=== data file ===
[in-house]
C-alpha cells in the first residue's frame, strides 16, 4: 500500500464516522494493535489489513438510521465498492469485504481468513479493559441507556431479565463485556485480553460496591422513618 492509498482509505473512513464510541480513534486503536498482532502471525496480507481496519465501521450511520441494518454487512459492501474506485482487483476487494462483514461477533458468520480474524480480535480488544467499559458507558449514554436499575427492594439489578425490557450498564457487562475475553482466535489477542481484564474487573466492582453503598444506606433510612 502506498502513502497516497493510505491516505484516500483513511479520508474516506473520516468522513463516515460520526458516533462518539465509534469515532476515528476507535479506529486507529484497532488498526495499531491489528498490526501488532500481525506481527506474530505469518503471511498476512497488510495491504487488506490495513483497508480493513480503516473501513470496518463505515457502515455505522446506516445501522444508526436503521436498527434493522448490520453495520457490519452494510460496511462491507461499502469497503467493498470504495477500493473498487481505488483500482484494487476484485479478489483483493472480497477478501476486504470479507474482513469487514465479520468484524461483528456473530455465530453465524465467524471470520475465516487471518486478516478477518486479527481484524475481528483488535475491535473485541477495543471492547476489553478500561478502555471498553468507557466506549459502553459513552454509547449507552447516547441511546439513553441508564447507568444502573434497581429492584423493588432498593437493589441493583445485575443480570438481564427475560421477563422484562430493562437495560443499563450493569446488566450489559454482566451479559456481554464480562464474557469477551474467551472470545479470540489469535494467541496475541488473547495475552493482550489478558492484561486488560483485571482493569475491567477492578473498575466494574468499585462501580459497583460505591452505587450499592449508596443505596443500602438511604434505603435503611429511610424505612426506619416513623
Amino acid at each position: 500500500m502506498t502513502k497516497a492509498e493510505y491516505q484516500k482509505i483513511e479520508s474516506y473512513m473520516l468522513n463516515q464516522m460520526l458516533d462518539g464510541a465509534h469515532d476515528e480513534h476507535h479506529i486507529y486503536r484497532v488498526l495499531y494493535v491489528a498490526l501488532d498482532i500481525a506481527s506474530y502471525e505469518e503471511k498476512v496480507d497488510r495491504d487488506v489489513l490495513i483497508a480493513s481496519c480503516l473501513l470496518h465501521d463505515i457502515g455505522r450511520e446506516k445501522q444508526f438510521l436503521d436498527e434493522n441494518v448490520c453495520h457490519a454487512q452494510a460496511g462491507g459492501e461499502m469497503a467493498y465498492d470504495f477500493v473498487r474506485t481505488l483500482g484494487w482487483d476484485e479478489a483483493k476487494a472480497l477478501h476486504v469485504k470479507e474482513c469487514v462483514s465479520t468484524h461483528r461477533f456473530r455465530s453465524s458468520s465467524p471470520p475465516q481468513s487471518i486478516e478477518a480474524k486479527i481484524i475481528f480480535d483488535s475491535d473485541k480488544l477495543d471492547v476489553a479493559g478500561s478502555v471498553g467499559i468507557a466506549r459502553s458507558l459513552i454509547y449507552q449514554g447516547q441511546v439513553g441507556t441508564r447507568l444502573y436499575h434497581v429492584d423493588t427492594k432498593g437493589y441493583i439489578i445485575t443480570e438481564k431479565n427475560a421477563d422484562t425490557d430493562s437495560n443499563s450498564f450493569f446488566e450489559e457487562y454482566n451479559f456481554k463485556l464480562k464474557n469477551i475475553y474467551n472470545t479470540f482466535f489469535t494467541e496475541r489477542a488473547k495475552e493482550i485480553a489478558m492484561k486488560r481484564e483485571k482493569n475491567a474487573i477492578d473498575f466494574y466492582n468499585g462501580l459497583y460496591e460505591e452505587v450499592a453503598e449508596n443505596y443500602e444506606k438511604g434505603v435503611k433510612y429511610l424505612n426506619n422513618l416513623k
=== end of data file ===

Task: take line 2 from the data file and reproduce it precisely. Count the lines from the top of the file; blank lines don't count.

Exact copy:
C-alpha cells in the first residue's frame, strides 16, 4: 500500500464516522494493535489489513438510521465498492469485504481468513479493559441507556431479565463485556485480553460496591422513618 492509498482509505473512513464510541480513534486503536498482532502471525496480507481496519465501521450511520441494518454487512459492501474506485482487483476487494462483514461477533458468520480474524480480535480488544467499559458507558449514554436499575427492594439489578425490557450498564457487562475475553482466535489477542481484564474487573466492582453503598444506606433510612 502506498502513502497516497493510505491516505484516500483513511479520508474516506473520516468522513463516515460520526458516533462518539465509534469515532476515528476507535479506529486507529484497532488498526495499531491489528498490526501488532500481525506481527506474530505469518503471511498476512497488510495491504487488506490495513483497508480493513480503516473501513470496518463505515457502515455505522446506516445501522444508526436503521436498527434493522448490520453495520457490519452494510460496511462491507461499502469497503467493498470504495477500493473498487481505488483500482484494487476484485479478489483483493472480497477478501476486504470479507474482513469487514465479520468484524461483528456473530455465530453465524465467524471470520475465516487471518486478516478477518486479527481484524475481528483488535475491535473485541477495543471492547476489553478500561478502555471498553468507557466506549459502553459513552454509547449507552447516547441511546439513553441508564447507568444502573434497581429492584423493588432498593437493589441493583445485575443480570438481564427475560421477563422484562430493562437495560443499563450493569446488566450489559454482566451479559456481554464480562464474557469477551474467551472470545479470540489469535494467541496475541488473547495475552493482550489478558492484561486488560483485571482493569475491567477492578473498575466494574468499585462501580459497583460505591452505587450499592449508596443505596443500602438511604434505603435503611429511610424505612426506619416513623